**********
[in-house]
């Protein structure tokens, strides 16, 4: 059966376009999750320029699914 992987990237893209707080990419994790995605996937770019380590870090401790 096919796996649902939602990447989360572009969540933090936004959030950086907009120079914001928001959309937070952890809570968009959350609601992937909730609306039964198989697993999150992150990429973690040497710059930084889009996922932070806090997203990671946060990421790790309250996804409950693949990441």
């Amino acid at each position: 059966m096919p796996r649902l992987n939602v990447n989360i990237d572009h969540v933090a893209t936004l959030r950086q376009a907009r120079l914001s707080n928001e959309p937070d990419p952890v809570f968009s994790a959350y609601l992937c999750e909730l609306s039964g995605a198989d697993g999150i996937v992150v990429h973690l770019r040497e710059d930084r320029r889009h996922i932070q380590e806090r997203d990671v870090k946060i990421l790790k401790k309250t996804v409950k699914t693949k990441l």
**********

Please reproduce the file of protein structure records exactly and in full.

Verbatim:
[in-house]
């Protein structure tokens, strides 16, 4: 059966376009999750320029699914 992987990237893209707080990419994790995605996937770019380590870090401790 096919796996649902939602990447989360572009969540933090936004959030950086907009120079914001928001959309937070952890809570968009959350609601992937909730609306039964198989697993999150992150990429973690040497710059930084889009996922932070806090997203990671946060990421790790309250996804409950693949990441």
């Amino acid at each position: 059966m096919p796996r649902l992987n939602v990447n989360i990237d572009h969540v933090a893209t936004l959030r950086q376009a907009r120079l914001s707080n928001e959309p937070d990419p952890v809570f968009s994790a959350y609601l992937c999750e909730l609306s039964g995605a198989d697993g999150i996937v992150v990429h973690l770019r040497e710059d930084r320029r889009h996922i932070q380590e806090r997203d990671v870090k946060i990421l790790k401790k309250t996804v409950k699914t693949k990441l």